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Comcast Blocks Data, Collects Cash

Washington Post: Comcast Defends Role As Internet Traffic Cop. Comcast said yesterday that it purposely slows down some traffic on its network, including some music and movie downloads, an admission that sparked more controversy in the debate over how much control network operators should have over the Internet.

The admission, after lying to the public about the practice, is useful in that it frames a debate we need to have right away. If the phone-cable duopoly can get away with this — deciding what bits get delivered, at what speed and in what order — they will have control of the Internet in ways that will make current “media consolidation” seem tame.

Meanwhile, rather than investing in new infrastructure to make these control-freak practices moot, Comcast is paying shareholders a new dividend and buying back $7 billion of its stock. This speaks volumes about a company that enjoys its oligopolist status and sees no serious need to invest for the future.

3 Comments on “Comcast Blocks Data, Collects Cash”

  1. #1 Seth Finkelstein
    on Feb 14th, 2008 at 1:32 pm

    [ I’m not even going to bother trying 🙁 ]

  2. #2 Dan Gillmor
    on Feb 14th, 2008 at 6:57 pm


  3. #3 Jon Garfunkel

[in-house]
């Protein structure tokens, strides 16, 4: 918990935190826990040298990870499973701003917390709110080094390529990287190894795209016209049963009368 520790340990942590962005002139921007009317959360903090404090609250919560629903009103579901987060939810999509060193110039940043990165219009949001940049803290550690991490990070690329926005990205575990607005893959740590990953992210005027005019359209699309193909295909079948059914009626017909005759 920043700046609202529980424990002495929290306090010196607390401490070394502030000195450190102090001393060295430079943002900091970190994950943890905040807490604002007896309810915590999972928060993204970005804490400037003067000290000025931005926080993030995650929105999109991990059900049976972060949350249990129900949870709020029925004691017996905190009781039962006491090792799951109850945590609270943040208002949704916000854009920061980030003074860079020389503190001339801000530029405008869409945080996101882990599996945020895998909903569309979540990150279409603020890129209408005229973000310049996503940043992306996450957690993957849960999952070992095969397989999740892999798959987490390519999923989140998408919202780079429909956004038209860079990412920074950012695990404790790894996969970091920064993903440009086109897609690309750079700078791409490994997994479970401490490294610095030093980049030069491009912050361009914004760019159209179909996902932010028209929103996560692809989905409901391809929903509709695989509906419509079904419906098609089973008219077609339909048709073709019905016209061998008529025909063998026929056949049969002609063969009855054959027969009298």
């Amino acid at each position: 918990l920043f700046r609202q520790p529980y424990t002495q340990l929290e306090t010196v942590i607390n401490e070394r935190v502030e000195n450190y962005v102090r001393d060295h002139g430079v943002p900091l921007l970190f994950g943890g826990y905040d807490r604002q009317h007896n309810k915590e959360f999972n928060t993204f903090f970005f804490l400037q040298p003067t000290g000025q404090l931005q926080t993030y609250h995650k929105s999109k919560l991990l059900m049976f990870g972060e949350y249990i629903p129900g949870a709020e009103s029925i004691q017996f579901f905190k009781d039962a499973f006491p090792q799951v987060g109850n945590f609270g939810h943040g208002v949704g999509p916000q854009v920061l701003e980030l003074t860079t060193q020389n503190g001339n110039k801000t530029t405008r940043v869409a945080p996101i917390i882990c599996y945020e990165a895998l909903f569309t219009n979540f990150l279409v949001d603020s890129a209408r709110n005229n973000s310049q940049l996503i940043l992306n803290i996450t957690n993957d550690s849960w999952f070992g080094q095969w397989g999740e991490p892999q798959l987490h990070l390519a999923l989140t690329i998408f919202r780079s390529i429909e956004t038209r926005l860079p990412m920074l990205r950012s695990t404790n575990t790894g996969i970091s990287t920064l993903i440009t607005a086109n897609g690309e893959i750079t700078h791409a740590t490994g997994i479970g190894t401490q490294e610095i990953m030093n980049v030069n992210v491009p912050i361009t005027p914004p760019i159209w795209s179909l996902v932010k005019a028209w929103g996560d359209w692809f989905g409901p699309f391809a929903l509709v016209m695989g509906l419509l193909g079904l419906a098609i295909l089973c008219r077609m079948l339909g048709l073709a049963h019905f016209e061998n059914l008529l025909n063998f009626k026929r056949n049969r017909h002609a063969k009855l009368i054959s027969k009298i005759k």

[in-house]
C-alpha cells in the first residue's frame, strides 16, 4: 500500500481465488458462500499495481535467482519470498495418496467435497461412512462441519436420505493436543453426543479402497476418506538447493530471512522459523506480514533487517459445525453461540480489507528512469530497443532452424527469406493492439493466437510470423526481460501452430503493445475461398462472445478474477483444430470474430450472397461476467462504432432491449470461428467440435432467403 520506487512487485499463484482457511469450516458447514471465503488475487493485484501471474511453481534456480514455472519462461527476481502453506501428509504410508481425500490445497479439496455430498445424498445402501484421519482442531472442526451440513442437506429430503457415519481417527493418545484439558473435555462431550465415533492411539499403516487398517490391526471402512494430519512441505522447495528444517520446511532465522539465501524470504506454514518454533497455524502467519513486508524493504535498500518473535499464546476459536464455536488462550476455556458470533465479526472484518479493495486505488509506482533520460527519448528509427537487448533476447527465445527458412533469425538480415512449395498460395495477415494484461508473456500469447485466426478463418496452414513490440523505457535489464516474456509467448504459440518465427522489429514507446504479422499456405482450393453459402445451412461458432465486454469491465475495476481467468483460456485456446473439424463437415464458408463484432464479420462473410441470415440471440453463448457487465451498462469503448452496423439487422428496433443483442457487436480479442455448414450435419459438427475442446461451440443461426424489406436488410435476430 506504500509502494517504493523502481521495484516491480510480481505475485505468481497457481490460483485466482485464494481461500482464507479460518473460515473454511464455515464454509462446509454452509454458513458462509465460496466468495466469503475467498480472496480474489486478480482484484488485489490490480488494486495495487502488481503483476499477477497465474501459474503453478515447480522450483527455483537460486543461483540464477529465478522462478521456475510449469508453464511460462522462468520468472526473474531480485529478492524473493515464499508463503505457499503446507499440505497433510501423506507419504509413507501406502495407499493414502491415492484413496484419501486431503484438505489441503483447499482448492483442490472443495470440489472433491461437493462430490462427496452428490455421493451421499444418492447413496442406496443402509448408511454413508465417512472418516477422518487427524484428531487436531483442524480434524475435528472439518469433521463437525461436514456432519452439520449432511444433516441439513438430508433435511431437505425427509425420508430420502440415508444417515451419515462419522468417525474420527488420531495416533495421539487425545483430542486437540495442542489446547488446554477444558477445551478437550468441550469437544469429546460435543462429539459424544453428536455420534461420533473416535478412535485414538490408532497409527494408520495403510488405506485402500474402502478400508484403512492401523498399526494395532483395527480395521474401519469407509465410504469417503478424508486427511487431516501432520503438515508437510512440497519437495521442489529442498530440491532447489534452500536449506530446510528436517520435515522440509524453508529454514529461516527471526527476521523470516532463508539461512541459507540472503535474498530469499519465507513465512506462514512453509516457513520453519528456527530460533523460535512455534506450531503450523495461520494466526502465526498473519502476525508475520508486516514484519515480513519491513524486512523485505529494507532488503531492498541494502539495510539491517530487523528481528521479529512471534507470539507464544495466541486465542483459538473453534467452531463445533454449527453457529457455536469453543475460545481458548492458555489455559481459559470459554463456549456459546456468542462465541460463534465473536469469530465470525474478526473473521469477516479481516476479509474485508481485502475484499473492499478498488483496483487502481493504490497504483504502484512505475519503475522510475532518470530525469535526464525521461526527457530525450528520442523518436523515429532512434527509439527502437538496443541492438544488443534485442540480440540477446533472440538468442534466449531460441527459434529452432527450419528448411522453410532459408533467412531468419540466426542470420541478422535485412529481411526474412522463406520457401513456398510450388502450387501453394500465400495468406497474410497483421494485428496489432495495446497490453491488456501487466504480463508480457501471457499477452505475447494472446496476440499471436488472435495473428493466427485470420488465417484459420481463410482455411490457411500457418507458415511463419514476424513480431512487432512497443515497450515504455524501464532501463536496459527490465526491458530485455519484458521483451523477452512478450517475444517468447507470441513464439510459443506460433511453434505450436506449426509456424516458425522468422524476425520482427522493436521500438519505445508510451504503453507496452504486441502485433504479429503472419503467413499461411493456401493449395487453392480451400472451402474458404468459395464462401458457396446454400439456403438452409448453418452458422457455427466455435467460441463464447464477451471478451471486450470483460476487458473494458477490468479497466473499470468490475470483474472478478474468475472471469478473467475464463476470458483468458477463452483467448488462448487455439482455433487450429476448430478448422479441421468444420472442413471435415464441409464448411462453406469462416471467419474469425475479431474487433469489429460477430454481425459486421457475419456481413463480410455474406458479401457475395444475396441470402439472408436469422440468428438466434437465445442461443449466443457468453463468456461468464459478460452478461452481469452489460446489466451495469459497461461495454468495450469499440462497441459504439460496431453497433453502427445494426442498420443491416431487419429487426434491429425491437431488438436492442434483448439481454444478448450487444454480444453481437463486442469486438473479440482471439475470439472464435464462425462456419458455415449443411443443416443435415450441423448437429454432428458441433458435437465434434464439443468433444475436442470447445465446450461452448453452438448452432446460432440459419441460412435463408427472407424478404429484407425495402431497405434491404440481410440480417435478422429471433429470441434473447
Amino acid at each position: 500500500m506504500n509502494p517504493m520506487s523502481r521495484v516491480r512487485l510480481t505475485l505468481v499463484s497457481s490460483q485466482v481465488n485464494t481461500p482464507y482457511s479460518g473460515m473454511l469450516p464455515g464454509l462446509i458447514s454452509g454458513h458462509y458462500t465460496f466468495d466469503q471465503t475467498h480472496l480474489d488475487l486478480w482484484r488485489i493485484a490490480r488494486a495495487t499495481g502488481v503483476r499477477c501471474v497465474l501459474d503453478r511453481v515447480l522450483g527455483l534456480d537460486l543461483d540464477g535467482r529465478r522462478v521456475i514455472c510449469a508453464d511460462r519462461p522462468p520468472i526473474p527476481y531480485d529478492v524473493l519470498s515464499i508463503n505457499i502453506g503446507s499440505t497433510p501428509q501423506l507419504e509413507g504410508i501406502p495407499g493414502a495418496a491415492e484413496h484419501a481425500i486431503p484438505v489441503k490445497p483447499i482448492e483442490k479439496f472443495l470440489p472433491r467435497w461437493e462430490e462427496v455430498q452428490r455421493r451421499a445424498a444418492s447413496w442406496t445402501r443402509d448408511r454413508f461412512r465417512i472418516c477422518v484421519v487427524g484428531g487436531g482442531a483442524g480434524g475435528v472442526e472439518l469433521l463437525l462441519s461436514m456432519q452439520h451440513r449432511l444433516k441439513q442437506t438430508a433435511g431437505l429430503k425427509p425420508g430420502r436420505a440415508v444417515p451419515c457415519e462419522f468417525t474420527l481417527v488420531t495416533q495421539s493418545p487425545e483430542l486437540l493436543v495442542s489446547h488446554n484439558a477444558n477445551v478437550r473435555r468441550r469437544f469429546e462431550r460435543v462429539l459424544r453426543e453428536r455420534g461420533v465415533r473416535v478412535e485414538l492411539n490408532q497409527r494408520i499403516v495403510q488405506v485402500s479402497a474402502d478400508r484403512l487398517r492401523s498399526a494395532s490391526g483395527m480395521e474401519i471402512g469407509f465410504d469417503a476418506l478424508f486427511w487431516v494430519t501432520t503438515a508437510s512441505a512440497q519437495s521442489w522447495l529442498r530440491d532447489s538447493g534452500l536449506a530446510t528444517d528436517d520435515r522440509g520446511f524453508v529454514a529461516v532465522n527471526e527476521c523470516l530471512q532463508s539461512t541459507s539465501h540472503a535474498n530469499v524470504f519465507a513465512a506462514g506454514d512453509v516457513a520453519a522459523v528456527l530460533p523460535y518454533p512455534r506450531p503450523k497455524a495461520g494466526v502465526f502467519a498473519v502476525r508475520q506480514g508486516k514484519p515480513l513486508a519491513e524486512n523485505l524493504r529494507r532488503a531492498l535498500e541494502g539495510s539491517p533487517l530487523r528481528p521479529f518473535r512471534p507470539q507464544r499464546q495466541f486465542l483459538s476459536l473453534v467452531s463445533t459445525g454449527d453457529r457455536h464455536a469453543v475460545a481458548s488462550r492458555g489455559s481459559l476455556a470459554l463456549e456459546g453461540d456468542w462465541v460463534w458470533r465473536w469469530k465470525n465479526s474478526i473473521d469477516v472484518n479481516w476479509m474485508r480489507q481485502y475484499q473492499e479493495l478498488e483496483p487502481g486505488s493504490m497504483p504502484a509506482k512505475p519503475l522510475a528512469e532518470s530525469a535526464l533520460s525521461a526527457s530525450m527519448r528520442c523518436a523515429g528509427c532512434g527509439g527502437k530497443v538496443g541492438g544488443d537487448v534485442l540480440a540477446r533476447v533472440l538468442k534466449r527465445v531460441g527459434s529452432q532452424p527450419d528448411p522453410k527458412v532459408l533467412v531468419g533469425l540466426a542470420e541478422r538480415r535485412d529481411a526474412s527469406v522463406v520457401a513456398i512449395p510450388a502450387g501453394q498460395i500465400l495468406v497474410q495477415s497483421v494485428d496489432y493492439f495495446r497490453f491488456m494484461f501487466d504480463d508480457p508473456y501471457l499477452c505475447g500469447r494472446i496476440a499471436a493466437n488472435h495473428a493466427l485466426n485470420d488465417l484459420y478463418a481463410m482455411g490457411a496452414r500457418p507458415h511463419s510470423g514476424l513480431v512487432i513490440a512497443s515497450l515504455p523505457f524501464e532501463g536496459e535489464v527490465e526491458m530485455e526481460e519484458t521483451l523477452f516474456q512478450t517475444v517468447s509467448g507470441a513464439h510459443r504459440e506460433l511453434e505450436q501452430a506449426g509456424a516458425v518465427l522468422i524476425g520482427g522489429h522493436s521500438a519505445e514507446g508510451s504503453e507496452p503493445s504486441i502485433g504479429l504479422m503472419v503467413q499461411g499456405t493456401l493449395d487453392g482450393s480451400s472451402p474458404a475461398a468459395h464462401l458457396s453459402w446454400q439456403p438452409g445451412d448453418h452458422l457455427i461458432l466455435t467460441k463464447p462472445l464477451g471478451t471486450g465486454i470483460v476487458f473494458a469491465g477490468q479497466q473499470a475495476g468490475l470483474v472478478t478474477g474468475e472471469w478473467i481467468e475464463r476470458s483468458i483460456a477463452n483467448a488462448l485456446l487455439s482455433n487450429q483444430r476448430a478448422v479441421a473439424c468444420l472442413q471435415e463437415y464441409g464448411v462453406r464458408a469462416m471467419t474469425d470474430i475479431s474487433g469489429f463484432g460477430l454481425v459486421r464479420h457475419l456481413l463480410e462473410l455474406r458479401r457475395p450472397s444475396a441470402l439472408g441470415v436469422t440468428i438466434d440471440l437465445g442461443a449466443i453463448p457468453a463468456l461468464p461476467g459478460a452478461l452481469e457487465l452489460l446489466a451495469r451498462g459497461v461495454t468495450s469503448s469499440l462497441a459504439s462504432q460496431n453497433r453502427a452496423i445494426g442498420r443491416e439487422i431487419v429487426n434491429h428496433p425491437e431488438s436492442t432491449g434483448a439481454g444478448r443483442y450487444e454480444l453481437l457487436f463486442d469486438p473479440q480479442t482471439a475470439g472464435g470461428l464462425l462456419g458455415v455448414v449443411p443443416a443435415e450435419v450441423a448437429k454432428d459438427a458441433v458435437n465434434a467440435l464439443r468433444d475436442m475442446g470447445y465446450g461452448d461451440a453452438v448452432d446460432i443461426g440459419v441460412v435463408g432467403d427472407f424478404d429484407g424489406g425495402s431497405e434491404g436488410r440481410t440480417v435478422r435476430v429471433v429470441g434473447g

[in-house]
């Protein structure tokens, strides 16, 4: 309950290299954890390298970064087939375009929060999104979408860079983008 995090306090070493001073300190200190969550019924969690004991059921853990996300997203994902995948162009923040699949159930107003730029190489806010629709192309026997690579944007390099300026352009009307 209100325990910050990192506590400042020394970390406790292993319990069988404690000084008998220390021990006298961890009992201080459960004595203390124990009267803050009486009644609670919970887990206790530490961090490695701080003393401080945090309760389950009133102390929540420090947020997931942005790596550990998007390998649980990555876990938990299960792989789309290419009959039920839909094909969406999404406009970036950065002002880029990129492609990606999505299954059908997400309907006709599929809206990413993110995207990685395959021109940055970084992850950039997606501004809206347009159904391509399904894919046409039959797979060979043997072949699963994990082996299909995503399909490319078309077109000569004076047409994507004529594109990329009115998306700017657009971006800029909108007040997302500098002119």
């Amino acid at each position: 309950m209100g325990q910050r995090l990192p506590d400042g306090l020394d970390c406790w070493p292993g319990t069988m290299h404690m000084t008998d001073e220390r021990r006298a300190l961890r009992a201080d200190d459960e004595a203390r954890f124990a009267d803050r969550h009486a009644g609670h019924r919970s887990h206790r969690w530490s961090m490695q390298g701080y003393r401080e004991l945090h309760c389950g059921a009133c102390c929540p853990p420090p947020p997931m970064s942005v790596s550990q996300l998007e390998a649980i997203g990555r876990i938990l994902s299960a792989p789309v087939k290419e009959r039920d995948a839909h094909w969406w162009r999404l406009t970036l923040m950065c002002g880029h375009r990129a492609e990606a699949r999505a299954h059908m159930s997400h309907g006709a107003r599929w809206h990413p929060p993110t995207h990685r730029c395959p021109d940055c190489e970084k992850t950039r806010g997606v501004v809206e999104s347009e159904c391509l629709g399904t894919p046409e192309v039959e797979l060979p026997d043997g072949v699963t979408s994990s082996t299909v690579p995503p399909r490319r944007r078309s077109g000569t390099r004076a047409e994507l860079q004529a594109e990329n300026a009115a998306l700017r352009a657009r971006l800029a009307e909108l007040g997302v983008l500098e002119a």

on Feb 14th, 2008 at 9:29 pm

    Duopoly? Hence Verizon is supplying fiber-to-the-premise… that’s competition.

    I defer to an expert on matters of network engineering. Richard Bennett cites Jim Martin of Clemson University in his FCC response:

    “The web response time statistic increased from a value of 0.25 seconds when no BitTorrent users were active to 0.65 seconds when 15 BitTorrent users were active. This suggests that 15 BitTorrent users can cause a drop in performance by a factor of 2.5. When the number of BitTorrent users exceeds 30 performance degrades beyond the 1 second metric threshold.”

    When an ISP deliberately interferes with speech because of its political content, ping me (and Seth). That’ll be news.

    I use Speakeasy DSL which is extremely permissive of hosting servers and the like (cable Internet, because of the particulars of its network architecture, must be more restrictive). So I had a look at their AUP just now:

    “If you utilize any of your Speakeasy services in a manner which consumes excessive bandwidth or affects Speakeasy’s core equipment, overall network performance, or other users’ services, Speakeasy may require that you cease or alter these activities.”

    no free lunch…

    [posting from an extremely bandwidth-congested Marriot Courtyard hotel room in beautiful Plano, Texas.]